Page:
Seeds of Change

April 3, 2023

Posted by Chip, Managing Director

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Seeds of Change

During her decades of service, Elisabeth Ishimwe, a community health worker in Rwanda’s Burera district, has earned the reputation of a “life saver.” When friends, neighbors, or their family members fall ill, their first stop is Elisabeth’s home. As a trusted neighbor, she provides care and referral services.

Elisabeth has always treasured her role as a health worker. But, she often felt limited by the most basic yet stubborn of obstacles: access to clean water.

As a health professional, Elisabeth knows how important a role clean water plays in helping patients return to health. She also knows how easily waterborne illness can compound existing problems. As a neighbor to her fellow villagers, she also knew how difficult it was to access clean water, often relying herself on nearby, unfiltered sources like the local lake and tap.

In partnership with World Relief, 20 Liters is empowering volunteers in Rwanda to identify community change agents like Elisabeth, who they equip with water filters in order to bring about lasting transformation in some of the country’s most vulnerable and hard-to-reach places. Elisabeth received a SAM3 household filter in November 2022.

Since then, she says, seeds of change have begun to take root.

“Our patients are doing so much better now, especially those with high blood pressure!” Elisabeth exclaims. “They can take their medicine with safe water and are no longer getting sick from waterborne diseases, which used to worsen their situation.” Thanks to this new access to filtered water, the number of sick children Elisabeth treats has gone down 30%, according to her own measurements. This includes her own daughter, who had been suffering from constant diarrhea due to dirty lake water.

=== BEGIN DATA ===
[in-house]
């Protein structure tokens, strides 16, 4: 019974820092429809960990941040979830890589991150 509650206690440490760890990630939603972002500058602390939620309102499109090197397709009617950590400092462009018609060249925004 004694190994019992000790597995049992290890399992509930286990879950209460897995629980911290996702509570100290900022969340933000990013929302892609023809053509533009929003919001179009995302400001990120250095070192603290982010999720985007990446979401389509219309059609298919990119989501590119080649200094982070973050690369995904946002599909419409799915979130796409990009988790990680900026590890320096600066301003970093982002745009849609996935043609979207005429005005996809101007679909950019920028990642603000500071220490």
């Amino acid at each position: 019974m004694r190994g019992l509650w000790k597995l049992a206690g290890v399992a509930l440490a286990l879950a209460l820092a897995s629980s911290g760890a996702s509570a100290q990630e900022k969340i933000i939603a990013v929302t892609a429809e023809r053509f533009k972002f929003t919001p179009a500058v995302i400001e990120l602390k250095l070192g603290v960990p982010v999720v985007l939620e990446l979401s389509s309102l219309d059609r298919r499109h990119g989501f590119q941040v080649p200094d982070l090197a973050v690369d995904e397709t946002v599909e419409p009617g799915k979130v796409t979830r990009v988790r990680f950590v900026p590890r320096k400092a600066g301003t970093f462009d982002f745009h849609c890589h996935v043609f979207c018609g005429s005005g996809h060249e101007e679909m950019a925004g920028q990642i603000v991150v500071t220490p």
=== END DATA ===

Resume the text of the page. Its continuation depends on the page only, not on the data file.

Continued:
As her filter begins paving the way for new, healthier futures, it’s also accomplishing an unexpected purpose: reconciliation.

Elisabeth’s home is situated on the border line between two villages, making her filter accessible to diverse groups. In one instance, Elisabeth recalls, two neighbors who had been engaged in a longstanding land partitioning conflict had found themselves repeatedly running into one another as they collected water at Elisabeth house. Eventually, she says, their constant interactions helped smooth over their disagreements, and they became friends before peacefully settling their land conflict.

Listing these and other blessings that have sprouted from the small seed of her water filter, Elisabeth beams with hope and gratitude. She wishes to thank the donors who have funded her small but mighty filter, adding “I cannot thank them enough! They are a blessing to us!”

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